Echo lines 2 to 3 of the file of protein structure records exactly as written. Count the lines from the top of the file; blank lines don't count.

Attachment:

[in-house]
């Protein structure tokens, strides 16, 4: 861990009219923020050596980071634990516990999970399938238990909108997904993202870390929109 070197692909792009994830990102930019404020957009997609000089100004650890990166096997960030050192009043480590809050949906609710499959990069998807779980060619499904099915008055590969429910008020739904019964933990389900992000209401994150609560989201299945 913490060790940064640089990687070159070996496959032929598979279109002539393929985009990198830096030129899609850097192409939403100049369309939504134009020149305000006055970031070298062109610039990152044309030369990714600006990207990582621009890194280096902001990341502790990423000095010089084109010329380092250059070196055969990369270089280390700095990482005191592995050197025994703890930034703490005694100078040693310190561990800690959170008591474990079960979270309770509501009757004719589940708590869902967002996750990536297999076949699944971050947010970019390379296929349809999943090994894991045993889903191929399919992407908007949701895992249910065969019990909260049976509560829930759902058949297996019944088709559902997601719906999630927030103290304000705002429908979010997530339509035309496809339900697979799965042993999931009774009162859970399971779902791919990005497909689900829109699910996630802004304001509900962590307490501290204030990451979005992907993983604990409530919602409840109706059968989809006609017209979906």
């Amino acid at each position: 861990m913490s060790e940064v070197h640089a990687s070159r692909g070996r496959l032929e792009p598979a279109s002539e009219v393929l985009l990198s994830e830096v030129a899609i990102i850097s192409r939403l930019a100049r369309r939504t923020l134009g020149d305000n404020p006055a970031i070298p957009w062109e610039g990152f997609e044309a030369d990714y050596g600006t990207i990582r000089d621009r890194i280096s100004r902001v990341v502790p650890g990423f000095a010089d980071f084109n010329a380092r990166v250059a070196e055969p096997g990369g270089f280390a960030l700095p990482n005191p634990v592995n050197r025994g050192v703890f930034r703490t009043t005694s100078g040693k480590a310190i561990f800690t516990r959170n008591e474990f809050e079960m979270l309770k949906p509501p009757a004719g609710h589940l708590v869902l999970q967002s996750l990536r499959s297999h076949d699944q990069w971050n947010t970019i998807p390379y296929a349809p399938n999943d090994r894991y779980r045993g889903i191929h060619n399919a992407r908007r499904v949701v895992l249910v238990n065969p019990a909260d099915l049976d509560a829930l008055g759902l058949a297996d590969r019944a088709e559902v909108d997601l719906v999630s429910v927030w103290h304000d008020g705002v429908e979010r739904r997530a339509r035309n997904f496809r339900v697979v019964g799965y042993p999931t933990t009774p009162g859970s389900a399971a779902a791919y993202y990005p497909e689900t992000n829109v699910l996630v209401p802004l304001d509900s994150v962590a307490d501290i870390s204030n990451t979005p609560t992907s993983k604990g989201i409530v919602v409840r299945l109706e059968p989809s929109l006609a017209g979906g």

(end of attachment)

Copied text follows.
């Protein structure tokens, strides 16, 4: 861990009219923020050596980071634990516990999970399938238990909108997904993202870390929109 070197692909792009994830990102930019404020957009997609000089100004650890990166096997960030050192009043480590809050949906609710499959990069998807779980060619499904099915008055590969429910008020739904019964933990389900992000209401994150609560989201299945 913490060790940064640089990687070159070996496959032929598979279109002539393929985009990198830096030129899609850097192409939403100049369309939504134009020149305000006055970031070298062109610039990152044309030369990714600006990207990582621009890194280096902001990341502790990423000095010089084109010329380092250059070196055969990369270089280390700095990482005191592995050197025994703890930034703490005694100078040693310190561990800690959170008591474990079960979270309770509501009757004719589940708590869902967002996750990536297999076949699944971050947010970019390379296929349809999943090994894991045993889903191929399919992407908007949701895992249910065969019990909260049976509560829930759902058949297996019944088709559902997601719906999630927030103290304000705002429908979010997530339509035309496809339900697979799965042993999931009774009162859970399971779902791919990005497909689900829109699910996630802004304001509900962590307490501290204030990451979005992907993983604990409530919602409840109706059968989809006609017209979906």
């Amino acid at each position: 861990m913490s060790e940064v070197h640089a990687s070159r692909g070996r496959l032929e792009p598979a279109s002539e009219v393929l985009l990198s994830e830096v030129a899609i990102i850097s192409r939403l930019a100049r369309r939504t923020l134009g020149d305000n404020p006055a970031i070298p957009w062109e610039g990152f997609e044309a030369d990714y050596g600006t990207i990582r000089d621009r890194i280096s100004r902001v990341v502790p650890g990423f000095a010089d980071f084109n010329a380092r990166v250059a070196e055969p096997g990369g270089f280390a960030l700095p990482n005191p634990v592995n050197r025994g050192v703890f930034r703490t009043t005694s100078g040693k480590a310190i561990f800690t516990r959170n008591e474990f809050e079960m979270l309770k949906p509501p009757a004719g609710h589940l708590v869902l999970q967002s996750l990536r499959s297999h076949d699944q990069w971050n947010t970019i998807p390379y296929a349809p399938n999943d090994r894991y779980r045993g889903i191929h060619n399919a992407r908007r499904v949701v895992l249910v238990n065969p019990a909260d099915l049976d509560a829930l008055g759902l058949a297996d590969r019944a088709e559902v909108d997601l719906v999630s429910v927030w103290h304000d008020g705002v429908e979010r739904r997530a339509r035309n997904f496809r339900v697979v019964g799965y042993p999931t933990t009774p009162g859970s389900a399971a779902a791919y993202y990005p497909e689900t992000n829109v699910l996630v209401p802004l304001d509900s994150v962590a307490d501290i870390s204030n990451t979005p609560t992907s993983k604990g989201i409530v919602v409840r299945l109706e059968p989809s929109l006609a017209g979906g």